Is There a Doctor on the Web?

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With doctors ever-more elusive and cost-pressures prompting companies to trim their sales forces, e-detailing is starting to come into its own. It's still a mite of a market, so sales reps needn't worry that they're about to become outmoded by new technologies, much as robotics sidelined automotive workers. In fact, even the vendors will tell you that it's no replacement for the human touch. 

“They tell us that the more successful approach is including e-detailing as part of an integrated plan,” says Chloe Stromburg, an analyst on the interactive marketing team of Forrester Research. “You need reps to promote it, so there's a Catch-22 there.”

E-detailing has also suffered from early failures, said Stromburg—particularly difficulties in recruiting physicians—and from a lack of standards for best practices. But mostly it's been handicapped by a tendency to separate such efforts from other sales channels. And regulator interest in honoraria—formerly a major driver of physician participation—has put a damper on activity. 

Still, in 2007, 80% of physicians participated in e-promotion as well as in-person details, according to Verispan's 2007 ePromotion study. Twenty percent substituted e-promotion for face-to-face details entirely (up from 7% in 2006).

Self-guided virtual details constitute the largest share of the market and remain the preferred means of receiving medical information online for more than half of physicians. But with broadband becoming more commonplace and consumers upgrading to faster computers capable of handling it, video detailing seems to be poised for a boom.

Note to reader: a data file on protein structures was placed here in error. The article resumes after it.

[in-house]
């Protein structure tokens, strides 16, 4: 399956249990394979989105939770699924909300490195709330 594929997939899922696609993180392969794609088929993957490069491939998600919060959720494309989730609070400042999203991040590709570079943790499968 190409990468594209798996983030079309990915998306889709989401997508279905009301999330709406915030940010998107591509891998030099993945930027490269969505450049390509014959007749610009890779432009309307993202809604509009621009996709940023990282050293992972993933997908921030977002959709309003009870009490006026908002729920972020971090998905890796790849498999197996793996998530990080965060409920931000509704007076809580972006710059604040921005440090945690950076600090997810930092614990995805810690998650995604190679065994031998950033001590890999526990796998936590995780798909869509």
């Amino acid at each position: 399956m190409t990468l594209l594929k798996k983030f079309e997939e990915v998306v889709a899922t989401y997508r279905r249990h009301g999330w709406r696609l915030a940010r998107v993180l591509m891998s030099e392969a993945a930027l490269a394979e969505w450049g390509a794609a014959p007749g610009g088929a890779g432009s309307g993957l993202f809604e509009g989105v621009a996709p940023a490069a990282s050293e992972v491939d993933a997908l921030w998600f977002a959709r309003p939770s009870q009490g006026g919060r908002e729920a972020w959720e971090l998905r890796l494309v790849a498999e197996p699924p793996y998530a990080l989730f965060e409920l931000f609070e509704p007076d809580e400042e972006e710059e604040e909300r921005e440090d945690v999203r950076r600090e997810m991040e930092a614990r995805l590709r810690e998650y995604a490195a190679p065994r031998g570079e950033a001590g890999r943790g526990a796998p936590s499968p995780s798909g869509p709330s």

“We've basically moved almost exclusively to live video detailing that uses traditional sales reps lined online and via phone to physicians to deliver a fully-interactive detail experience with dynamic video as well as the live rep customizing a presentation to the needs of individual physicians,” says Mark Gleason, SVP, corporate development at Aptilon Corp., which boasts an opted-in audience of 450,000 physicians and bills its video services as its “Sales Force of the Future.”

Merck is a major customer of the firm's. The company slashed US primary care promotional spending by 9% from 2005 to 2007 (all while handling massive launches like those for Gardasil and Januvia), and aims to see savings of 15%-20% by 2010, mainly through less direct selling and more targeted and alternative channels. Johnson & Johnson is also offering video details. 

“It gives them an alternate sales channel to complement their field resources,” says Gleason. “And it allows them to access those no-see, hard-to-see physicians that are not accessible through field reps during traditional office hours when they are going online looking for relevant information.”

According to a recent survey by ImpactRx, only 24 out of 100 sales calls result in quality, two-way discussions. The average call lasts 4.6 minutes. Marketers up against those odds are likely to give e-detailing a second look.
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